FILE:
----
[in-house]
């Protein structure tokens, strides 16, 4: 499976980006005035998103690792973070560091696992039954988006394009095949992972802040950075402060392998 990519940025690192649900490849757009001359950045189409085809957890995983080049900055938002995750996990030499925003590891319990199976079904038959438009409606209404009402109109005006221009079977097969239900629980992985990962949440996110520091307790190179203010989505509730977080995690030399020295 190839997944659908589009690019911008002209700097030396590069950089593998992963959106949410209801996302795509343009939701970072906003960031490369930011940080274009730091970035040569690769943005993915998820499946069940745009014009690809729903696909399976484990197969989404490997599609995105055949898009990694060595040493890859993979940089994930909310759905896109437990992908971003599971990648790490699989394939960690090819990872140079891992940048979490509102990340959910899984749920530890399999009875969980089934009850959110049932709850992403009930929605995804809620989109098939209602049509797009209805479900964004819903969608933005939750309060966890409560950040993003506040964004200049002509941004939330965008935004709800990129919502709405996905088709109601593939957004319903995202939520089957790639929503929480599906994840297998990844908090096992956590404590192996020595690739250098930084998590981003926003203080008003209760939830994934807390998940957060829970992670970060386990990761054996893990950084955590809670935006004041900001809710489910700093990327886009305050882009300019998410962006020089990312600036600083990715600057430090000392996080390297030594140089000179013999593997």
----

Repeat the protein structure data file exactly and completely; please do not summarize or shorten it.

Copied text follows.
[in-house]
């Protein structure tokens, strides 16, 4: 499976980006005035998103690792973070560091696992039954988006394009095949992972802040950075402060392998 990519940025690192649900490849757009001359950045189409085809957890995983080049900055938002995750996990030499925003590891319990199976079904038959438009409606209404009402109109005006221009079977097969239900629980992985990962949440996110520091307790190179203010989505509730977080995690030399020295 190839997944659908589009690019911008002209700097030396590069950089593998992963959106949410209801996302795509343009939701970072906003960031490369930011940080274009730091970035040569690769943005993915998820499946069940745009014009690809729903696909399976484990197969989404490997599609995105055949898009990694060595040493890859993979940089994930909310759905896109437990992908971003599971990648790490699989394939960690090819990872140079891992940048979490509102990340959910899984749920530890399999009875969980089934009850959110049932709850992403009930929605995804809620989109098939209602049509797009209805479900964004819903969608933005939750309060966890409560950040993003506040964004200049002509941004939330965008935004709800990129919502709405996905088709109601593939957004319903995202939520089957790639929503929480599906994840297998990844908090096992956590404590192996020595690739250098930084998590981003926003203080008003209760939830994934807390998940957060829970992670970060386990990761054996893990950084955590809670935006004041900001809710489910700093990327886009305050882009300019998410962006020089990312600036600083990715600057430090000392996080390297030594140089000179013999593997």